There are two forms of this predictive gene and they are present in approximately equal frequencies in the general population and in diabetics. Diabetics with one type of the gene have a five-fold greater risk of developing heart disease than those with the other form of the gene.
"If we can accurately determine which people with diabetes are at greatest risk for heart disease with a genetic test, there is no telling how many lives we could save with early intervention techniques," said Dr. Andrew P. Levy of the Technion Faculty of Medicine, who headed the research which was published in the December 4th issue of The Journal of the American College of Cardiology.
Dr. Eugene Braunwald, Professor of Medicine at Harvard Medical School and Chief Academic Officer at Partners HealthCare System agreed. "The demonstration in this paper that a straightforward determination of haptoglobin phenotypes can identify patients with diabetes with increased likelihood of cardiovascular disease should allow early and intensive preventive measures in such patients," he said.
Dr. Levy and his colleagues examined the genetic makeup of individuals in a sample from the Strong Heart Study, a population-based longitudinal study of heart disease in Native Americans, a group previously thought to be resistant to developing heart disease but are now suffering from the disease in large numbers. The relative genetic homogeneity of this population, along with the high prevalence of diabetes~ makes it an ideal group to study.
The sample group included 206 individuals with heart disease and 206 control cases aged 45-74. Using stored blood samples, the researchers looked at haptoglobin, a blood protein found in three different forms: 2-2, 1-1 and 2-1. Individuals with the 2-2 form were five times more likely to have heart disease than those with the 1-1 form. An intermediate risk was associated with those with the 2-1 form.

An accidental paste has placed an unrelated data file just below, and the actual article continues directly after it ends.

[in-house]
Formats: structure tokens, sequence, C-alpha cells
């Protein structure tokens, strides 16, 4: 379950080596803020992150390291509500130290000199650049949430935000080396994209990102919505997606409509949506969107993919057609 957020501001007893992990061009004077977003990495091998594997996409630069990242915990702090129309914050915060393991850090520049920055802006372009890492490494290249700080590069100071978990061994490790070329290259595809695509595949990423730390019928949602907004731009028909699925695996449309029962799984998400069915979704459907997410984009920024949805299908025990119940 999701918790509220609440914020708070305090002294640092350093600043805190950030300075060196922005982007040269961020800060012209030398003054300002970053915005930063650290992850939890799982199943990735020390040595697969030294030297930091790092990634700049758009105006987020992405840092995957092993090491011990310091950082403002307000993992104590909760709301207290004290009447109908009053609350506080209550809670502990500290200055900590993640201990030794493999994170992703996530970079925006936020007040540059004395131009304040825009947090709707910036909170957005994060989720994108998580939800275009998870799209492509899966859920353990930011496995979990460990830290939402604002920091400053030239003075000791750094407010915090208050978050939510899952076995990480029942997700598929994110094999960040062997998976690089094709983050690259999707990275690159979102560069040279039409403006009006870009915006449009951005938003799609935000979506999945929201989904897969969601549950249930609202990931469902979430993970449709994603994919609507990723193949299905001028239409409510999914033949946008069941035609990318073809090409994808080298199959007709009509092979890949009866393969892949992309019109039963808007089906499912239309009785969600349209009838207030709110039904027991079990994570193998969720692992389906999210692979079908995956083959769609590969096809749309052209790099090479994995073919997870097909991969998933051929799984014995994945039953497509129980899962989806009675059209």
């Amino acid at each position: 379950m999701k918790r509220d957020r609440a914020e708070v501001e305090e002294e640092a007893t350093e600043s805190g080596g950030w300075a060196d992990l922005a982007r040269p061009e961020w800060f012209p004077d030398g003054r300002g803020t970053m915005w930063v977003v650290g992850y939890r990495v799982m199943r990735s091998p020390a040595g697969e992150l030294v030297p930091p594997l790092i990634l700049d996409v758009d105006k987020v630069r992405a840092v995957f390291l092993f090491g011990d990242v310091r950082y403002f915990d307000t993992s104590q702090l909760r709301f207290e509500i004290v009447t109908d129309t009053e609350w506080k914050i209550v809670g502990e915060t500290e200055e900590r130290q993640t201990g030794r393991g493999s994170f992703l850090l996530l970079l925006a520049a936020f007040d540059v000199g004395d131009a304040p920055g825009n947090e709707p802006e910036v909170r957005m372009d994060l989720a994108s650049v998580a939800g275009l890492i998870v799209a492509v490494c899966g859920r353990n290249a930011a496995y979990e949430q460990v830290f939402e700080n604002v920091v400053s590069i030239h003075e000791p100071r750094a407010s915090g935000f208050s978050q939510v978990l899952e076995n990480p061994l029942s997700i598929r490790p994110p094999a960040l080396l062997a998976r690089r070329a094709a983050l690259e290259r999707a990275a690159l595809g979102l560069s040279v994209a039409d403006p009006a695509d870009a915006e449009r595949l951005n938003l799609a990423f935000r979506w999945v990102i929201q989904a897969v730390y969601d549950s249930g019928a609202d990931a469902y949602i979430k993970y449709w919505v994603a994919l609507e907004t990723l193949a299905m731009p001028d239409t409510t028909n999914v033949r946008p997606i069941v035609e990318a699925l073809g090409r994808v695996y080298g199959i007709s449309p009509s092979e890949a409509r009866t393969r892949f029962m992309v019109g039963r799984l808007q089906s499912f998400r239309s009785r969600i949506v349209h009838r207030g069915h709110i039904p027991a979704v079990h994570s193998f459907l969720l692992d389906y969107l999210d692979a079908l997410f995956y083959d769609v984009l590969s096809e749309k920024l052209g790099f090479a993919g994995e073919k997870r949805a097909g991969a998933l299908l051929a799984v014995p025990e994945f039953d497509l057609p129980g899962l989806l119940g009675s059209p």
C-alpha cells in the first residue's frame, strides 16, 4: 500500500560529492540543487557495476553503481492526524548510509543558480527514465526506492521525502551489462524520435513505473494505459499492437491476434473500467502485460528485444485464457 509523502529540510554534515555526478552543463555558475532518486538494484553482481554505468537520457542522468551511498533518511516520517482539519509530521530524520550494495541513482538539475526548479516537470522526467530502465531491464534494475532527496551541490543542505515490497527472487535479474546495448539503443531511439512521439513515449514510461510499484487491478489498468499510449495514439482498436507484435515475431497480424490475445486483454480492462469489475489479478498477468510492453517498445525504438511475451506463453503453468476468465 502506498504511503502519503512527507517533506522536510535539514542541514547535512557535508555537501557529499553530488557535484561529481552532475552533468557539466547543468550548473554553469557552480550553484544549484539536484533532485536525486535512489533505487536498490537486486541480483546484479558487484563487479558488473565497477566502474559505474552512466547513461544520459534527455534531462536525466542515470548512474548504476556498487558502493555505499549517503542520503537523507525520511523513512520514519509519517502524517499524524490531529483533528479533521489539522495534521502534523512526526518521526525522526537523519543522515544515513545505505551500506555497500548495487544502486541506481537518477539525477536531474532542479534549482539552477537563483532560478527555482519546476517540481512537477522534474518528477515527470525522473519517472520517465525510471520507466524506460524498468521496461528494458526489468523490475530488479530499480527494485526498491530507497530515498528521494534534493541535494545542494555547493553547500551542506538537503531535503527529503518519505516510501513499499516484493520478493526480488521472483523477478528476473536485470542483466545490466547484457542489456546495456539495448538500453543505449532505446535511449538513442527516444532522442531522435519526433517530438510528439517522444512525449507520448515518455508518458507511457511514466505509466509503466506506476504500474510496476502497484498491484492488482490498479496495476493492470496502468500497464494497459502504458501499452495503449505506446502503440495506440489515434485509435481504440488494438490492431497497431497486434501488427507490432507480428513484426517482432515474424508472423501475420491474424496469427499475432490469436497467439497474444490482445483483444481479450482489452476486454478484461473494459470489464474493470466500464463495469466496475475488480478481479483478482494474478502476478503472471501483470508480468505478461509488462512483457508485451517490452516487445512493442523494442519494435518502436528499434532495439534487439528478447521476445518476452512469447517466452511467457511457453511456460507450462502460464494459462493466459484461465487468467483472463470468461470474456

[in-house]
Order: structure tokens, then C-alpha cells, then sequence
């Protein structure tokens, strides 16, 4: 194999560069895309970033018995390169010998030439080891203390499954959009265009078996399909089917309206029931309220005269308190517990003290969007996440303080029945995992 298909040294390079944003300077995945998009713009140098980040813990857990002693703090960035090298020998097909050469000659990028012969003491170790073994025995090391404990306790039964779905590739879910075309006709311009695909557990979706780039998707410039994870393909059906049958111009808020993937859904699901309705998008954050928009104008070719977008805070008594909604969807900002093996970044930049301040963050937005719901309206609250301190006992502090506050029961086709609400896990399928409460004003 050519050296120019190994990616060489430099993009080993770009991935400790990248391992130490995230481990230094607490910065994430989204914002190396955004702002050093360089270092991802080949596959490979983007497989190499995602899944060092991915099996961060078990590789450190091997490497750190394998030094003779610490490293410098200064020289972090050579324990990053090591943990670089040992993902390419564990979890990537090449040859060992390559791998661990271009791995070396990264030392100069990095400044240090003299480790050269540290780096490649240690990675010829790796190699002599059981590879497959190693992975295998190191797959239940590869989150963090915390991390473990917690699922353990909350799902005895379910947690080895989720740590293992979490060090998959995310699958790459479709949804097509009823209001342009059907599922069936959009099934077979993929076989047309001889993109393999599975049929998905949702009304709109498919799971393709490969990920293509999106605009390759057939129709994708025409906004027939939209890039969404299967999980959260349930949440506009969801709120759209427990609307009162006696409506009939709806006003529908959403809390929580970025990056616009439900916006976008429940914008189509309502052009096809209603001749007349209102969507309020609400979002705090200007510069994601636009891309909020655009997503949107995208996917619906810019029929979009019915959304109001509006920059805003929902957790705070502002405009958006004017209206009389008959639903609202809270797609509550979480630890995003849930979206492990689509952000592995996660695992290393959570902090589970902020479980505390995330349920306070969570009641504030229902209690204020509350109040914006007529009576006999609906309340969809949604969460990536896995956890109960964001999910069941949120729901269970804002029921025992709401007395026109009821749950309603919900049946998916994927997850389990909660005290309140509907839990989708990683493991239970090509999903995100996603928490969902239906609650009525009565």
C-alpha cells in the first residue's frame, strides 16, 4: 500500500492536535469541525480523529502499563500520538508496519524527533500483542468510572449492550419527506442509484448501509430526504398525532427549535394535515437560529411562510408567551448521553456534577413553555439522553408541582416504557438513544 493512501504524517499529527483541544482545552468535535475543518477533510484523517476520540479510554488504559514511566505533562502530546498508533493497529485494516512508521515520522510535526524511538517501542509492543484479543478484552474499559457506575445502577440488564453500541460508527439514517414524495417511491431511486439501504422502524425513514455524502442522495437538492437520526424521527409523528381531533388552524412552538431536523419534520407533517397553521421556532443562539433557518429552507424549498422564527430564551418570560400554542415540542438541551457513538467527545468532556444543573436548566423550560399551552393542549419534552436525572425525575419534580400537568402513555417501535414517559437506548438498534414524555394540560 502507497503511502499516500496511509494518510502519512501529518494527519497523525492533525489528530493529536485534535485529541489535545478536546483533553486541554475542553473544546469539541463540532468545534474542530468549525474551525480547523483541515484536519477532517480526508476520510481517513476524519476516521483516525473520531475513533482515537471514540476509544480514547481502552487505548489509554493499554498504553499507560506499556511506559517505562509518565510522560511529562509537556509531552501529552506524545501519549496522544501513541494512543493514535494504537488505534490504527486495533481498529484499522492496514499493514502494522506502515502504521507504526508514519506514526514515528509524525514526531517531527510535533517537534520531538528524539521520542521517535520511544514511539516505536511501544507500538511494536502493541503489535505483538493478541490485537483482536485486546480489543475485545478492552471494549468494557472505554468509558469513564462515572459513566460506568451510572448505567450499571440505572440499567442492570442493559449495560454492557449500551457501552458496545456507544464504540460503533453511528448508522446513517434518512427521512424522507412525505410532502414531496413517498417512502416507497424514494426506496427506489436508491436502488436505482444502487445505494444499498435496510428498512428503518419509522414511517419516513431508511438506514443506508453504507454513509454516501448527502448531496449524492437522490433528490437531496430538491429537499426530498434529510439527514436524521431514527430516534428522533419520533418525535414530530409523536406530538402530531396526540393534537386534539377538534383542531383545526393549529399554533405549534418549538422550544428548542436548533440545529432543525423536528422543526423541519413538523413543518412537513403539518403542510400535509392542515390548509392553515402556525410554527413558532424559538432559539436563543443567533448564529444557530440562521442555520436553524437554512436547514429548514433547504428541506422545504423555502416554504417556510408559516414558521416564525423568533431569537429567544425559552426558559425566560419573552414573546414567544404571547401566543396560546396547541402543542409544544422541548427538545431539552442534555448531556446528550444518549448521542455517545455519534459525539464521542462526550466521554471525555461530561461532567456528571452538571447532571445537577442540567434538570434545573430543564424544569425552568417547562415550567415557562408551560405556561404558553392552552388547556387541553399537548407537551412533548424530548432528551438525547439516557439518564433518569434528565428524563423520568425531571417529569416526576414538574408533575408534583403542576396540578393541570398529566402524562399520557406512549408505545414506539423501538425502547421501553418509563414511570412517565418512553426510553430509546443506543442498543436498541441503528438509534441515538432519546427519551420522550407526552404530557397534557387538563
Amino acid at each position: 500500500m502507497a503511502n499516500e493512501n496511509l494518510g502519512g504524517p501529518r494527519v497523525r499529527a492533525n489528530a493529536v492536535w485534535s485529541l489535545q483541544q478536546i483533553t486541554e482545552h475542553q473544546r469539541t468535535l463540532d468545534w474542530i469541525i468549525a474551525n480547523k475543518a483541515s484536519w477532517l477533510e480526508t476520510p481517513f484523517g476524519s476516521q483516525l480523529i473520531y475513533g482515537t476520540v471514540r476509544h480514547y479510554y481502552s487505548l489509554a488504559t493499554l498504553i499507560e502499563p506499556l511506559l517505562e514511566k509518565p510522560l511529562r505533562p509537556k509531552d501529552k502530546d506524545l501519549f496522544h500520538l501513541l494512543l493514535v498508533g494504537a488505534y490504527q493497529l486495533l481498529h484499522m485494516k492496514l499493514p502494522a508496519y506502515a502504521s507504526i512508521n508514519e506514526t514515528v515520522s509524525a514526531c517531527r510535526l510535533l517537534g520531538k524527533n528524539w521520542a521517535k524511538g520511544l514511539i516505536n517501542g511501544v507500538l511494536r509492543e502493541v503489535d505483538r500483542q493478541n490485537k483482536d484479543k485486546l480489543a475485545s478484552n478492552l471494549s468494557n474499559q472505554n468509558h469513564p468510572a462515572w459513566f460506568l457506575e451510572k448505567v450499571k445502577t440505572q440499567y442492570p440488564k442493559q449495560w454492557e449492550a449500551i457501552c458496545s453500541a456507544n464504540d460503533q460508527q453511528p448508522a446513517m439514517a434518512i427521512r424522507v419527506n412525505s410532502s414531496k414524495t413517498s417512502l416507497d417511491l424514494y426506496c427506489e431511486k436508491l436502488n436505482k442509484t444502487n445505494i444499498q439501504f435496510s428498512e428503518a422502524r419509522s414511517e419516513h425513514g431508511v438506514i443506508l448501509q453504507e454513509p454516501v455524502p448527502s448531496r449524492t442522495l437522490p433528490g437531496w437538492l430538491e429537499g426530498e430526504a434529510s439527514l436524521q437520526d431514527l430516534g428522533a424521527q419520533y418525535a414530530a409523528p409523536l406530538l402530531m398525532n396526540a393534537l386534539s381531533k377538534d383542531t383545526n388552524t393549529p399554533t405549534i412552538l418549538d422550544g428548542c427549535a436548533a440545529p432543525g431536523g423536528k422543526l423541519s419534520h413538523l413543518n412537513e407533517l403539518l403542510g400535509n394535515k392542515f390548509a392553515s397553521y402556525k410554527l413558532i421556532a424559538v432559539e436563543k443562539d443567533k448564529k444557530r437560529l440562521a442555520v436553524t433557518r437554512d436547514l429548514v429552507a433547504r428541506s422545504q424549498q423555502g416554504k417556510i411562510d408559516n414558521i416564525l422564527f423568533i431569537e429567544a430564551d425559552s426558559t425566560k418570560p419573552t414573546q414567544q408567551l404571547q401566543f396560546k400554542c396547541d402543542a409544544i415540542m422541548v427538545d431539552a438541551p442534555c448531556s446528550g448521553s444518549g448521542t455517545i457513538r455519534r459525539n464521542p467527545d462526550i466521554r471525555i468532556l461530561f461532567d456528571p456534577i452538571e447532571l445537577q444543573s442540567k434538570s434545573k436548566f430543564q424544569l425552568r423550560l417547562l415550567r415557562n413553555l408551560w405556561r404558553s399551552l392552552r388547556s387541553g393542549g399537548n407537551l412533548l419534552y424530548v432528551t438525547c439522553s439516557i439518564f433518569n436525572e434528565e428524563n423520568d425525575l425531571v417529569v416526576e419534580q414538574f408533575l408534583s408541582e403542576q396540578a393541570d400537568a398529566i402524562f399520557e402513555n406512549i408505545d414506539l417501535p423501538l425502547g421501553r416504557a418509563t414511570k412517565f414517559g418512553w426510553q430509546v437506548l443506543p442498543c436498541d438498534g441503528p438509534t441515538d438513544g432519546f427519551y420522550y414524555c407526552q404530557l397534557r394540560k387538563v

"This is an entirely novel and new idea that will certainly attract attention from many clinical investigators and scientists worldwide," said Dr. Myron L. Weisfeldt, Director, Department of Medicine at The Johns Hopkins Medical Institutions.
The ability of this genetic test to predict the risk of heart disease in diabetic patients regardless of ethnicity is strengthened by recently reported findings by Dr. Levy and colleagues from Germany. In that study, presented at the American Heart Association meetings in Chicago on November 19th, 935 patients with diabetes were followed after angioplasty. Individuals with the benign form of the gene were dramatically protected from suffering a heart attack or needing repeat angioplasty.
The current study also builds on previous work by Dr. Levy which reported on the association of the haptoglobin gene and other complications of diabetes such as kidney and eye damage. Articles detailing these findings were published in the New England Journal of Medicine and the Journal of the American Medical Association in September 2000. HaptoGuard, Inc., a company utilizing the technology developed by Dr. Levy's research, hopes to build on these findings to improve management of the disease.
The Technion-Israel Institute of Technology is Israel's leading scientific and technological center for applied research and education. It commands a worldwide reputation for its pioneering work in computer science, biotechnology, water-resource management, materials engineering, aerospace and medicine. The majority of the founders and managers of Israel's high-tech companies are alumni.
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